Sometimes the online world reveals unsuspected parallel dimensions. This is an unknown restyle of Neural independently (and secretly as we never knew about it) made by NY-based Motion and Graphic Designer, Clarke Blackham. Very nicely made, perhaps only a bit glossier for the magazine’s line, it testifies once more how even your most familiar outcomes can have another life somewhere else.
CD – Winds Measure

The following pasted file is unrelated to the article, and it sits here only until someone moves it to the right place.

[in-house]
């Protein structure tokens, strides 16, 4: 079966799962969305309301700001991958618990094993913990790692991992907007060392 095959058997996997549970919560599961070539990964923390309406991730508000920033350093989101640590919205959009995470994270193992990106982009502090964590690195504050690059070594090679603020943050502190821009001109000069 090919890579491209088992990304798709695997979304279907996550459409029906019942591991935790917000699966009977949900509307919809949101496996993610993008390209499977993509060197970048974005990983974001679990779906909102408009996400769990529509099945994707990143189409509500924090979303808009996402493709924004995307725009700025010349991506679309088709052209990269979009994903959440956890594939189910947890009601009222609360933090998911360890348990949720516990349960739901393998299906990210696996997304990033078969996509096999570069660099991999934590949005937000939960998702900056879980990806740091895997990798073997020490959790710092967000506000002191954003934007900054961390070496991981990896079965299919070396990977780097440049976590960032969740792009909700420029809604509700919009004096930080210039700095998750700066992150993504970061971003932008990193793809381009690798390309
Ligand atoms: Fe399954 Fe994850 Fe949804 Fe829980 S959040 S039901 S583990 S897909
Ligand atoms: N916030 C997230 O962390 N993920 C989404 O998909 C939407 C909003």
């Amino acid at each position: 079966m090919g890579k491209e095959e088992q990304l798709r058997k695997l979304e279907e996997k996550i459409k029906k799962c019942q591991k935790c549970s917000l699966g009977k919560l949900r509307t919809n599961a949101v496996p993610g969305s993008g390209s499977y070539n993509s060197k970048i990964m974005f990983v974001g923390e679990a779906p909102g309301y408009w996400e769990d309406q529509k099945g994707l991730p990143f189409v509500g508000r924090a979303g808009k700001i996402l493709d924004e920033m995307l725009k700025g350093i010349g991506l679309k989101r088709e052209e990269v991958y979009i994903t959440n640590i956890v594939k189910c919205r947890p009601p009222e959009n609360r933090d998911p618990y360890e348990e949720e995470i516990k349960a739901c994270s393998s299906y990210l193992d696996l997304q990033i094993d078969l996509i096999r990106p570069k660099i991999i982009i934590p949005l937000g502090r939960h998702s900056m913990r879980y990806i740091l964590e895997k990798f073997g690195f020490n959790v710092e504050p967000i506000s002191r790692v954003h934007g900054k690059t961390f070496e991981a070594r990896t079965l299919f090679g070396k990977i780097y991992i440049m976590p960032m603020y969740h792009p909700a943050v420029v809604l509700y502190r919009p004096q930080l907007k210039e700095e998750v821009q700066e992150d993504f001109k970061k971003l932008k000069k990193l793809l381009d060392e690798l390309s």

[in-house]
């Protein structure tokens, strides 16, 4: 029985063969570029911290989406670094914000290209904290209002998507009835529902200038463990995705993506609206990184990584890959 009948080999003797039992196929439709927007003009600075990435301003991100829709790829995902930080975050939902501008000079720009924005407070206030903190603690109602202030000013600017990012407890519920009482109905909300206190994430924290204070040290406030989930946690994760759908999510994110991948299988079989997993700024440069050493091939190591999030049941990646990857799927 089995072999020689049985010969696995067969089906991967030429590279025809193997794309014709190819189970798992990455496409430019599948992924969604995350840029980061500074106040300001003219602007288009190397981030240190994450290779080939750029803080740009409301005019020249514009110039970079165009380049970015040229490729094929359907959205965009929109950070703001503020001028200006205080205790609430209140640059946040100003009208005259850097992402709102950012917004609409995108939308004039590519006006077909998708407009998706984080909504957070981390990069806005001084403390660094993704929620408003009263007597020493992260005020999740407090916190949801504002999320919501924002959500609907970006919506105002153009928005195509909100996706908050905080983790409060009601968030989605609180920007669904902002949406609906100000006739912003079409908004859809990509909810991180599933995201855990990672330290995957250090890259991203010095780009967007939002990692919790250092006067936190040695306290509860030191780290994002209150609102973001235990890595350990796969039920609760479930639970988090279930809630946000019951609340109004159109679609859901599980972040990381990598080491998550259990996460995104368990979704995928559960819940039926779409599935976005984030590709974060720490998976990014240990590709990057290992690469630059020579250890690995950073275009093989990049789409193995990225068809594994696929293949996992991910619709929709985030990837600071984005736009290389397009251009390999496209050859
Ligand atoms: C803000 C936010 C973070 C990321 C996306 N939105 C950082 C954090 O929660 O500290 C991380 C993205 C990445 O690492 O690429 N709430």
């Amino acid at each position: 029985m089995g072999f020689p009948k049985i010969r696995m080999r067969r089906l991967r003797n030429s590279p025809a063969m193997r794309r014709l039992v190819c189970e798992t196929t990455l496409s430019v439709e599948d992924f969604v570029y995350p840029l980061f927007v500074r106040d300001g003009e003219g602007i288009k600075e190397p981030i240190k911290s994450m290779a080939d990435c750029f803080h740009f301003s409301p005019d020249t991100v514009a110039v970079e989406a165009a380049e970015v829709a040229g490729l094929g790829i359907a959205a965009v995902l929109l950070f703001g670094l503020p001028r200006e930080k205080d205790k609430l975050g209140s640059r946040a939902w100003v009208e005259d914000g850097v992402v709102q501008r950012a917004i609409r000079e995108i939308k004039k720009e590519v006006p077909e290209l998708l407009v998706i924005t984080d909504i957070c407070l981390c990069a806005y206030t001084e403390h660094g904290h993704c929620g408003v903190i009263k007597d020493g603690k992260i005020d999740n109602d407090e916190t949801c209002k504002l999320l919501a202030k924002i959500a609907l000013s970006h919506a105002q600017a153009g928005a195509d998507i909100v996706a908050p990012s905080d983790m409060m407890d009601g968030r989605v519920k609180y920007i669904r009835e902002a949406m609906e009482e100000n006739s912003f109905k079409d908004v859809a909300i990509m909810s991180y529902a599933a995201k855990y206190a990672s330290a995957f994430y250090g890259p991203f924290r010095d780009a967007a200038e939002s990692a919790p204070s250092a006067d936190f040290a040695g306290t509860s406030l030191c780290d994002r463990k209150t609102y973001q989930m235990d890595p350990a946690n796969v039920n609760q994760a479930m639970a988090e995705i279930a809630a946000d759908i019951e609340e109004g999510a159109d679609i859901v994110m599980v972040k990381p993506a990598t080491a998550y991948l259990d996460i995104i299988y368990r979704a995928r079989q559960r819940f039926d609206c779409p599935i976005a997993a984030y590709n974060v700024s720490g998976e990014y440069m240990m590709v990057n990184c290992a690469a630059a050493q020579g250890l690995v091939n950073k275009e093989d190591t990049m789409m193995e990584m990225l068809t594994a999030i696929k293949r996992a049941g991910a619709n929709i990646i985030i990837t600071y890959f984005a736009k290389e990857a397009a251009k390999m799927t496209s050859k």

Organized as a transversal field recording orchestra, the combo of Scott Smallwood, Sawako, Seth Cluett, Ben Owen and Civyiu Kkliu structured this project, providing a draft of unprocessed recordings strictly localized in fractions of 10 minutes each that have been consecutively mixed by an artist in a reciprocal handover. In “Phonography Meeting” the background climax is maintained by an “ambiance” very much “in progress” but basically homogeneous, despite the plurality of sound materials included here. The result, besides being interesting and enjoyable in its particular aesthetic interpretation, obviously involves a whole series of reflections on the approach – not always similar – that brings an investigator to operating with such procedures. “Who is the composer?”, wonders Scott Smallwood, implicitly underlining how the randomness implied in any capture stimulates the sound-artist to develop a particular attentive quality. Sawako – instead – in the gentle pseudo-simplicity that is her mark, tells us how she loves to make recordings in the big parks of metropolises such as Tokyo or New York City, while Seth Cluett asks himself how much the act of recording “isn’t a form of memory in itself but a catalyzer for imagination that mirrors memory in its way of operation”. With non textual interventions (in the included booklet) Ben Owen and Civyiu Kkliu guide us to other reflections: on the visual, site-specific nature of the work of a sound artist and on the intrinsic permutational quality of the recorded material, reminding us in a Burroughsian way how cut-up techniques are redundant of poetry but can also assume the form of an exercise in exorcism referring to the emptiness of everyday life.